Notes on Besieging Wei to Rescue Zhao

Notes on “Besieging Wei to Rescue Zhao: Combining the Indirect Approach with the Centre of Gravity”

Article by Ian Li

  • Focus indirect approach against the enemy center of gravity -> strength vs weakness and not only weakness but that which the enemy holds dear. 
    • Context: Just yesterday I was listening to Boyd on youtube (patterns brief to Marine Corps University) talk about what a center of gravity is and discuss Clausewitz ( for a summary)
    • I like these videos more than the others i have watched because he has more discussion with the marines rather than just briefing
    • Tape 2 Side 2 at 39:45 they discuss the will of the people as a center of gravity
  • Interesting that they say Liddell Hart asserts commanders had misinterpreted Clausewitz whereas Boyd states Clauswitz was flat out wrong and actually advocated for mass against mass because he states the center of gravity is where the enemy is most dense. Boyd had no qualm saying a great strategic thinker like Clauswitz was wrong. Boyd probably said it was because of Clausewitz that WW1 happened in the way it did.
    • “A center of gravity is always found where the mass is concentrated most densely” – Clausewitz  (insert picture of a doughnut to prove him wrong)
    • Boyd prefers vulnerability, paraphrases sun tzu with “seize that which your adversary holds dear or values most highly. Then he will conform to your desires”
      • He repeated that a few times and it got me thinking about how our adversaries are going after what we hold dear and what we could go after that they value most highly..
  • “The basic principle behind this approach was that the adversary’s strength should be circumvented in favour of indirect blows against his more vulnerable points.”
    • This seems painfully obvious…
  • “By also widening the range of objectives away from one single focal point, one was able to hedge the chances of success, allowing for an advantage to be accrued incrementally.”
    • This is basically saying you want to attack multiple centers of gravity, not just one. One of boyds issues with the term is that it indicates there is only one center of gravity when in fact there can be multiple and you want to go after multiple.
  • “an ill-conceived application of the indirect approach could potentially lead to the frittering away of resources chasing vague outcomes.” 
    • I think this is what I am seeing when I have tried to apply these ideas to cyber exercises in the past. I couldn’t quite get it right and am not sure if the efforts had a measurable outcome. 
  • They say “Entente Powers’ plan to break the stalemate on the Western Front by forcing a breakthrough via the Ottoman Empire, one of the weaker members of the Central Powers, would unlikely have any significant impact on the course of the war due to the peripheral nature of that theatre.” for the intent of the operation. Next they say it is wrong because “it was Germany’s war production and manpower and not the Ottomans’ that was central to the overall war effort, no quick resolution to the war could have been brought about that did not include the collapse of German military power”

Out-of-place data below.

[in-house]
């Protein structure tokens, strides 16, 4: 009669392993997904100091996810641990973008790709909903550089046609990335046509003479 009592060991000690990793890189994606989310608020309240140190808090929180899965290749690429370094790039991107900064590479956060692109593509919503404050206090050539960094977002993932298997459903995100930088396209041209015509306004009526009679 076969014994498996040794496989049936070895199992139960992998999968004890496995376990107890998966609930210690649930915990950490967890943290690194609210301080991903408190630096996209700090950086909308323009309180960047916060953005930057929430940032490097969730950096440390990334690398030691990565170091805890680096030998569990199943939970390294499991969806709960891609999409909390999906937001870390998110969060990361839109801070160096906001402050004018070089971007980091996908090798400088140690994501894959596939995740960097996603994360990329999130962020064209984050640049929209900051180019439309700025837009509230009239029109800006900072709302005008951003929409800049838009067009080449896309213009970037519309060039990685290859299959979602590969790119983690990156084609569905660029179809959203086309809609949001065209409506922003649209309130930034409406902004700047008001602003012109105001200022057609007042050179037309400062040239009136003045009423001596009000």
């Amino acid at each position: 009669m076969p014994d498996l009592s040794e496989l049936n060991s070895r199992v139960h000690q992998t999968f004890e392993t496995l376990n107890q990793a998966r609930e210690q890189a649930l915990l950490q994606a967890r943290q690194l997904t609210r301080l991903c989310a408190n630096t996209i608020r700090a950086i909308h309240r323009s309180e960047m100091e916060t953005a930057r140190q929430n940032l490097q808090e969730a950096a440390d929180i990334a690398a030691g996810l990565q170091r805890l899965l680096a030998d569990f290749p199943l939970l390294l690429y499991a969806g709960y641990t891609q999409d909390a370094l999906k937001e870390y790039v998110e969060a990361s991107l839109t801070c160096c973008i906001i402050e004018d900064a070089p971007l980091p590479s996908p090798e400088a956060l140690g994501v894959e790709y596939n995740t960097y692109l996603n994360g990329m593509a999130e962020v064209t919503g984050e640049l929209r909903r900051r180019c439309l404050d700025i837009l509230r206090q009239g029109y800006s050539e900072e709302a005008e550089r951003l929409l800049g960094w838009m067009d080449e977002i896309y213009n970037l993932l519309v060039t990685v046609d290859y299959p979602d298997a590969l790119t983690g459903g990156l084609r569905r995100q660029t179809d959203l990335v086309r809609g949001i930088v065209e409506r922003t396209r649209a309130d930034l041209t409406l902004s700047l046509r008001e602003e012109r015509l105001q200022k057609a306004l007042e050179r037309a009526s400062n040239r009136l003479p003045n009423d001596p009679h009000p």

• That seems like 2 different centers of gravity to me and they just told us it is beneficial to have multiple. Why is attacking this other center of gravity wrong just because it isn’t what they view as the main center of gravity? It would have still opened up a second front and potentially knocked one of their allies out of the war right? Would that have not met their objectives of forcing a breakthrough and having a significant impact? (Assuming the operation would have been successful..)
  • “While this might, at first glance, seem to contradict Liddell Hart’s tenet of diversifying the range of objectives, it is in actuality a reminder that all efforts must ultimately be contrived with a clear view of what the endpoint is in mind.”
    • I feel like we are starting to have different definitions of what a center of gravity is.
  • Love the concept behind “Besieging Wei to Rescue Zhao”
    • I discussed something like this a bit with the interns when talking about capstone and doing attacks but didn’t have this great concise example to illustrate the point
  • “The choice to attack the capital rather than other lesser targets should also be seen as significant in itself, given Sun Tzu’s (孙子) earlier admonishment to only lay siege to cities as a last resort.”
    • I think the key word here is “lay siege”. I’m sure Sun Tzu would have no problem with attacking centers of gravity in the capital through indirect or irregular means but warns against formal battle. They didn’t fully besiege Wei, it was mainly a feint to get the army off of Zhao. Maj Stamat sent me a great article clarifying the translation of Sun Tzu’s “to win without fighting” where it says it better translates to “to win without battle” or formal battle in this sense where they lined up and charged. Irregular fighting, ambushes, strength against weakness was prefered and the “supreme excellence”.
  • “perhaps because one lacks the options for manoeuvre or the centre of gravity is too well guarded, as was the case with Germany in World War I”
    • Are they trying to say that Germany’s war production/industry was the central powers ONLY center of gravity?
    • Again they seem to say there can only be one center of gravity when there are actually many. If they are heavily protecting one then they are leaving others at risk or worse: “If he sends reinforcements everywhere, he will everywhere be weak”

Key idea: “the indirect approach and the centre of gravity are rich strategic concepts that produce outsized outcomes when considered together”

By Fitz


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